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The Hound of the Baskervilles | Study Guide

Sir Arthur Conan Doyle

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The Hound of the Baskervilles | Chapter 11 : The Man on the Tor | Summary



Watson visits Laura Lyons. She admits that she wrote the letter to Sir Charles. She claims that she asked for a clandestine meeting at night to ensure that she'd see Sir Charles before his departure. Although she needed Sir Charles's financial help with her divorce, she never went to Baskerville Hall because help came that very evening from another source.

Watson leaves Laura Lyons with the lingering feeling that she is holding something back. Headed for the stone huts on his hunt for the stranger, he runs into Frankland. Over a glass of wine at his house, Frankland boasts that he knows where the convict is hiding: he has spotted an errand boy through his telescope delivering food to the stone huts. Realizing that the boy is not delivering food to the convict but to the stranger, Watson takes his leave and follows the boy to a hut that, though deserted, shows signs of habitation. He enters, examines its interior, and finds a note saying that he, Watson, has gone to Coombe Tracey. Realizing that he is being watched, he decides to wait in a dark corner of the hut, his gun drawn.

After a short wait he hears footsteps approaching and a voice calling him by name.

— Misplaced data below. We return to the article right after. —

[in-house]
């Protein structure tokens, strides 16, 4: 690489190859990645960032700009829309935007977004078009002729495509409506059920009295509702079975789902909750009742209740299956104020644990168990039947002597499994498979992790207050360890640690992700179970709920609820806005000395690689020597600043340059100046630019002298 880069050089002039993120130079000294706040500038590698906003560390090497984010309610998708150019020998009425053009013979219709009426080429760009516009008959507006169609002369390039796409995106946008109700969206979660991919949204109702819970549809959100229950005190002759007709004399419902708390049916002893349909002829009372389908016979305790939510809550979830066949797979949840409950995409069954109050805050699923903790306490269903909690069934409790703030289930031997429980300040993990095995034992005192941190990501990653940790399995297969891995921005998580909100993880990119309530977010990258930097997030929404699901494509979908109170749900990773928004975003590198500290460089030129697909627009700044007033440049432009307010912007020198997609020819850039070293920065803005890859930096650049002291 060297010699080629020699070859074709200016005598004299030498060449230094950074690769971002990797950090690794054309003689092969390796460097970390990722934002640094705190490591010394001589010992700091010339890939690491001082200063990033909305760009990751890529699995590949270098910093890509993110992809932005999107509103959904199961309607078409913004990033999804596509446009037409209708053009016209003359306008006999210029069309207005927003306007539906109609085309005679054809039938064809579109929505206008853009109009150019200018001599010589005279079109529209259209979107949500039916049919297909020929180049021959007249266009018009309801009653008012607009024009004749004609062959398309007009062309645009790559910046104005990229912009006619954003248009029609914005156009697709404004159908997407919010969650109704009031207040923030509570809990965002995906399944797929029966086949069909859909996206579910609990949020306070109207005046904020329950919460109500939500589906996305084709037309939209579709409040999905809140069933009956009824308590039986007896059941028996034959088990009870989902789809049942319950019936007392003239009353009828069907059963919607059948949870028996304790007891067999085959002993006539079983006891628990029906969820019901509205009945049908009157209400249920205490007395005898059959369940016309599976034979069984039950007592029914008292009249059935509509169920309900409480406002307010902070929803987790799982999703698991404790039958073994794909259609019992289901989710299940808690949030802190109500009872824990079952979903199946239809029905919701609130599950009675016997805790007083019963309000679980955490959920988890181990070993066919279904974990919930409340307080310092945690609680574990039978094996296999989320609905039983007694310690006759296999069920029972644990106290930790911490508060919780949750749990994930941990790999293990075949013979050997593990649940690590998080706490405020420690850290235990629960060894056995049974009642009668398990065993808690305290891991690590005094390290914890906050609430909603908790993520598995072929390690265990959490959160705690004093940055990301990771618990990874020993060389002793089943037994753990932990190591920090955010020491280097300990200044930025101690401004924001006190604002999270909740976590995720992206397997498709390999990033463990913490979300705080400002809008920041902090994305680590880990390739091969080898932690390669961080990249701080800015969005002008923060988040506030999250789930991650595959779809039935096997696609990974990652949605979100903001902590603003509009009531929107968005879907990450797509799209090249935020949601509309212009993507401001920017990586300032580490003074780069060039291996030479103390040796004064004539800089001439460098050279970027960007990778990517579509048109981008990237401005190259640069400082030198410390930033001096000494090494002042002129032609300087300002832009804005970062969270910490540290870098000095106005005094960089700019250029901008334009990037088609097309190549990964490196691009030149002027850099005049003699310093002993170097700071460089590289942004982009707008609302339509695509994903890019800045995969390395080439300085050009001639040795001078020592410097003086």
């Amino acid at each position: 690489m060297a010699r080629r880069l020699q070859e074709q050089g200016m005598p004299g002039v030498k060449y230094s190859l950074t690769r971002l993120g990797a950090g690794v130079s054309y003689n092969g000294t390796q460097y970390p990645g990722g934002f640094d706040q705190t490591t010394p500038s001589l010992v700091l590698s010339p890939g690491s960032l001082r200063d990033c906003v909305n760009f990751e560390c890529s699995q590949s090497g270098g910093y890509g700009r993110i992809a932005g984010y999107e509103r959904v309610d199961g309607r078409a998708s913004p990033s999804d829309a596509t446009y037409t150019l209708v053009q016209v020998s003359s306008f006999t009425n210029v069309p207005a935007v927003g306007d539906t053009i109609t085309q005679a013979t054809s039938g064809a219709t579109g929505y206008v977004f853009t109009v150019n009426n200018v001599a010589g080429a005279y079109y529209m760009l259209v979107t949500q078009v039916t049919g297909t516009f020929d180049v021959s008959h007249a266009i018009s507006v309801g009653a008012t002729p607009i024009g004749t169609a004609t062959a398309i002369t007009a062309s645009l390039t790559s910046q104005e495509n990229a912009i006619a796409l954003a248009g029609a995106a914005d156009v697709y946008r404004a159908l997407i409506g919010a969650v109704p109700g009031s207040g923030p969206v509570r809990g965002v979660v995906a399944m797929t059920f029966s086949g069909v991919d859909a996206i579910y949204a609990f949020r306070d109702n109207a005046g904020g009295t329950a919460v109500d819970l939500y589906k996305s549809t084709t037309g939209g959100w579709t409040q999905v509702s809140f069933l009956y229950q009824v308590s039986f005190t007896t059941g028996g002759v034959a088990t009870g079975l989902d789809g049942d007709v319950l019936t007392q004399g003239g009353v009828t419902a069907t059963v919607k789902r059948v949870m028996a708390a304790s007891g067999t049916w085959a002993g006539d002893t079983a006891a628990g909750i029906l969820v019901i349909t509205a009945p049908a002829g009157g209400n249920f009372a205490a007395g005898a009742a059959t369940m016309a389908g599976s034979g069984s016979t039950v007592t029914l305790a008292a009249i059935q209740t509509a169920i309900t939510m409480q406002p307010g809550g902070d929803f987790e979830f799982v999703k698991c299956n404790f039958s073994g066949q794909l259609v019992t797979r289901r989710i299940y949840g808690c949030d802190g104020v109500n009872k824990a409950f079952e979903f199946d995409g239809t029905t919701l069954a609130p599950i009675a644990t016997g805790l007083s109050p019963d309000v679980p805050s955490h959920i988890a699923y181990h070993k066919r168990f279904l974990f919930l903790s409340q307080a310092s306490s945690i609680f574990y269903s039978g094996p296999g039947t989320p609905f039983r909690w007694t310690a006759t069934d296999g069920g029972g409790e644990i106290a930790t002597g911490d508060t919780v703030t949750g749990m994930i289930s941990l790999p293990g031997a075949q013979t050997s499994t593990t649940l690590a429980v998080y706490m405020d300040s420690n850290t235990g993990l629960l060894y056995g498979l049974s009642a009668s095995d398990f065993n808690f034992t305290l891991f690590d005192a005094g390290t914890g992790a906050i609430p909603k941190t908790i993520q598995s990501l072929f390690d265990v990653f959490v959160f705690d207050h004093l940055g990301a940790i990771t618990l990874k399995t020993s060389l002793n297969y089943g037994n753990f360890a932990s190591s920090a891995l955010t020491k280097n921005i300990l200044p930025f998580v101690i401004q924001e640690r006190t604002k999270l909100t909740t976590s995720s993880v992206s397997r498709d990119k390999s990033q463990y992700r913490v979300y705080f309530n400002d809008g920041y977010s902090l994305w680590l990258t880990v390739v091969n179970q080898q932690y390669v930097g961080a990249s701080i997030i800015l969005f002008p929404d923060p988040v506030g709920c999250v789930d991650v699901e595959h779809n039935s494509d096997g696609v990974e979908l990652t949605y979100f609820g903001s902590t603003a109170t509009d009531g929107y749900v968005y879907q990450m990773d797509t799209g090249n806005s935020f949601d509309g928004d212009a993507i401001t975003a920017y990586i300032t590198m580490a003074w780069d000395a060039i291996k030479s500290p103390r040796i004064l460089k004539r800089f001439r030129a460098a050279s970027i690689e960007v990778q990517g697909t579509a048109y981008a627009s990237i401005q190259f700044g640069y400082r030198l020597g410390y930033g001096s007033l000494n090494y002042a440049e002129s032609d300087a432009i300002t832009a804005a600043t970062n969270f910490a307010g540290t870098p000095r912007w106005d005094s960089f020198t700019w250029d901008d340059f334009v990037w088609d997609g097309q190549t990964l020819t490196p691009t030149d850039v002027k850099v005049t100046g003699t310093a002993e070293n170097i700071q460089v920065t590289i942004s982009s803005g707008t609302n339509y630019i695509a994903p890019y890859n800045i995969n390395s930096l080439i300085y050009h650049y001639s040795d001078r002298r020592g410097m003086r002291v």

Watson returns to straightforward storytelling because the events he is about to recount have left an indelible mark and he can remember them vividly enough. And indeed the chapter is tremendously suspenseful right down to its cliffhanger ending, which speaks to the serialization of the novel in Strand magazine. While waiting for the next installment Victorian readers likely engaged in heated discussions as to the identity and purpose of the stranger who knows Watson by name.

Although the form of address, "my dear Watson," clearly points to none other than Sherlock Holmes, questions abound. What is Holmes doing there? Has Holmes found the mysterious stranger already and yet again beaten Watson to the punch? Is Holmes the mysterious stranger? If so why is he hiding? And if so how long has he been hiding? But most intriguingly, how does Holmes know that anyone, let alone Watson, is hiding in the stone hut?

But one thing is clear: Watson has been duped. Although he has found the mysterious stranger, ultimately the joke is on him. The arrogance with which he dismisses Frankland's assumption that he found the escaped convict when in fact he found the stranger, and the cunning tricks Watson employed to glean more information from the man, now come back to haunt him. It seems apparent that Watson has far more in common with Frankland than he does with Holmes.

Nonetheless, the chapter is testament to Watson's ultimate bravery. After all he does not shrink from the danger posed by the mysterious stranger, not even when it turns out that it is himself who is being watched. As the man of action Watson bravely confronts the person he assumes to be his nemesis.

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